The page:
Frequently Asked Questions About the Telehospitalist Program

Still a relatively new concept, there are several questions and concerns that regularly come up in discussions about this supportive coverage model.

Q: What is the quality of the virtual doctor taking care of hospital patients?

A: Although practicing virtually, all telehospitalists have the same education and training as their in-person counterparts. We require at least two years of recent hospitalist experience.

Q: Are the telehospitalists consistent?

A: Yes. Typically, the same 3-4 doctors will cover the same hospitals in turn, giving the in-person clinicians and nurses the chance to build relationships and rapport with their virtual counterparts. Thanks to the alleviated burden from telehospitalist programs, both in-person and telephysicians tend to have high retention rates.

Q: Do daytime physicians have a say in the type of care their patients receive?

A: Absolutely. Just as nocturnists get to know the daytime doctors and listen to their reports at sign out, telehospitalists take notes when they come on shift regarding patients needing to be seen, overnight labs to follow up on, and any patients that are deteriorating.

As the physicians get to know one another, they learn each other’s styles and preferences, just as they would in person, and know which daytime doctors want to put their own echo results in the next morning, and which ones don’t mind if the night shift does it for them.

Q: How is the telehospitalist program implemented?

A: After the staff is introduced to the program, the facility goes through at least three days of drills, practicing rounding, learning how to operate the carts, going through calls, and what to do. After the first few nights, support staff is still available, and they are very responsive to any technical or practical issues that arise.

Q: What does virtual rounding look like?

A: Telehospitalists do their rounds with the aid of a rounding cart, simply a cart with a computer, camera, keyboard, and stethoscope attached. An assigned in-person nurse wheels the cart around to the patients that need to be seen.

The telehospitalist has controls to zoom in and out, as well as look around the room, allowing them to see patients, monitors, and family members. They can toggle back and forth between overhead and cart cameras, the stethoscope, and audio options. There is also a conferencing capability where doctors can invite family members who are not present to phone in to discuss patient progress and care.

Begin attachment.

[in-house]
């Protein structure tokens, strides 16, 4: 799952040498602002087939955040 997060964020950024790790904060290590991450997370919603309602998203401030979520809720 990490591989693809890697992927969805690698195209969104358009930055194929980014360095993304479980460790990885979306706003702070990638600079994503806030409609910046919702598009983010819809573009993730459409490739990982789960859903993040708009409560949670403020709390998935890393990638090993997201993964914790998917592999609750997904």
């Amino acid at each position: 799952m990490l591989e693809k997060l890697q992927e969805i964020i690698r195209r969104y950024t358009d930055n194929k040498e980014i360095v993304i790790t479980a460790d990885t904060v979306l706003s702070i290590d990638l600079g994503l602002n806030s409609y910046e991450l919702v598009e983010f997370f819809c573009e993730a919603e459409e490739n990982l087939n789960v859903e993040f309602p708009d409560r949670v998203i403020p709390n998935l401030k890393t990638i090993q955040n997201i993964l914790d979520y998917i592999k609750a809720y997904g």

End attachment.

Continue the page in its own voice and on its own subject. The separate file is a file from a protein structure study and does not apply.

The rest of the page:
Q: How does virtual rounding affect the nursing staff?

A: Most often, there is one nurse assigned to the rounding cart so as not to interfere with other duties and patient care. When possible, the patient’s nurse will facilitate the rounding and function like a multidisciplinary round.

Q: What is the effect of the telehospitalist program on nocturnal physician response rate?

A: Having the telehospitalists available at all times ensures the night nursing staff can always reach a physician and get a response in a timely manner. Calls to the telehospitalists are prioritized so that patients deteriorating will be taken care of before admissions or ER cases.

Secure messaging to the telehospitalist is available for when a call is not necessary, decreasing the time needed and ensuring a quick response. Because telehospitalists put all orders and documentation directly into the facility’s EMR, the need for verbal orders at night is alleviated.

Q: Are the coverage models flexible?

A: Yes. Hospitals using the virtual hospitalist program are able to adjust coverage to match their needs, including nocturnist and daytime shifts, supplementary staff during shortages, specialty admissions, extended time off periods, physician supervision, and medical consultations.

Like many new ideas, the concept of telemedicine in hospitals may take some getting used to, but the benefits
to patient care, provider satisfaction, and cost-efficiency are numerous enough to make it worth the effort.

Q: How do telehospitalists impact quality of care and satisfaction rates?

A: Telehospitalists make a positive impact on both quality of care metrics and satisfaction rates. By enhancing continuity of care virtual hospitalist programs see significant reductions in length of stay and transfer rates.

Additionally, organizations experience improved productivity and revenue, demonstrated by noticeable increases in both total volume and total billable RVUs. A decrease in verbal orders improves efficiency and an increase in physician documentation tells a patient story more accurately.